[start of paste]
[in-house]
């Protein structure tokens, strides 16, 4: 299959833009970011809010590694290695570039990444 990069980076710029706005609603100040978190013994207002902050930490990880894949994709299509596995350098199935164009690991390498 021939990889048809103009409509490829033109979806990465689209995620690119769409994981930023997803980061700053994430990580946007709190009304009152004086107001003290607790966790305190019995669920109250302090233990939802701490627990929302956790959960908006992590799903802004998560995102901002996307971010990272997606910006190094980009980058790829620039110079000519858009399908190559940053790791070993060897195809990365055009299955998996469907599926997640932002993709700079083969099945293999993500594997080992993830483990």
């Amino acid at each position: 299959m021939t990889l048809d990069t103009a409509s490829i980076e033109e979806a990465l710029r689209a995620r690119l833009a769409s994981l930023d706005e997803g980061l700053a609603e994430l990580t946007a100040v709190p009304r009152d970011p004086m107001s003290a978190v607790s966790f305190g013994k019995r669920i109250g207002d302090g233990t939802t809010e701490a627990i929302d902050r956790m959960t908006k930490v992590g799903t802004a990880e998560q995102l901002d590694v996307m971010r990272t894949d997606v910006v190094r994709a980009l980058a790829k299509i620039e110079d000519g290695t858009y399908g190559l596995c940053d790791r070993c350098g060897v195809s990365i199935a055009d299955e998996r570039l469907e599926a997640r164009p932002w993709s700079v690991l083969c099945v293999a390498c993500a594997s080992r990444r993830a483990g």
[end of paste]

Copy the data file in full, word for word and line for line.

[in-house]
């Protein structure tokens, strides 16, 4: 299959833009970011809010590694290695570039990444 990069980076710029706005609603100040978190013994207002902050930490990880894949994709299509596995350098199935164009690991390498 021939990889048809103009409509490829033109979806990465689209995620690119769409994981930023997803980061700053994430990580946007709190009304009152004086107001003290607790966790305190019995669920109250302090233990939802701490627990929302956790959960908006992590799903802004998560995102901002996307971010990272997606910006190094980009980058790829620039110079000519858009399908190559940053790791070993060897195809990365055009299955998996469907599926997640932002993709700079083969099945293999993500594997080992993830483990």
């Amino acid at each position: 299959m021939t990889l048809d990069t103009a409509s490829i980076e033109e979806a990465l710029r689209a995620r690119l833009a769409s994981l930023d706005e997803g980061l700053a609603e994430l990580t946007a100040v709190p009304r009152d970011p004086m107001s003290a978190v607790s966790f305190g013994k019995r669920i109250g207002d302090g233990t939802t809010e701490a627990i929302d902050r956790m959960t908006k930490v992590g799903t802004a990880e998560q995102l901002d590694v996307m971010r990272t894949d997606v910006v190094r994709a980009l980058a790829k299509i620039e110079d000519g290695t858009y399908g190559l596995c940053d790791r070993c350098g060897v195809s990365i199935a055009d299955e998996r570039l469907e599926a997640r164009p932002w993709s700079v690991l083969c099945v293999a390498c993500a594997s080992r990444r993830a483990g």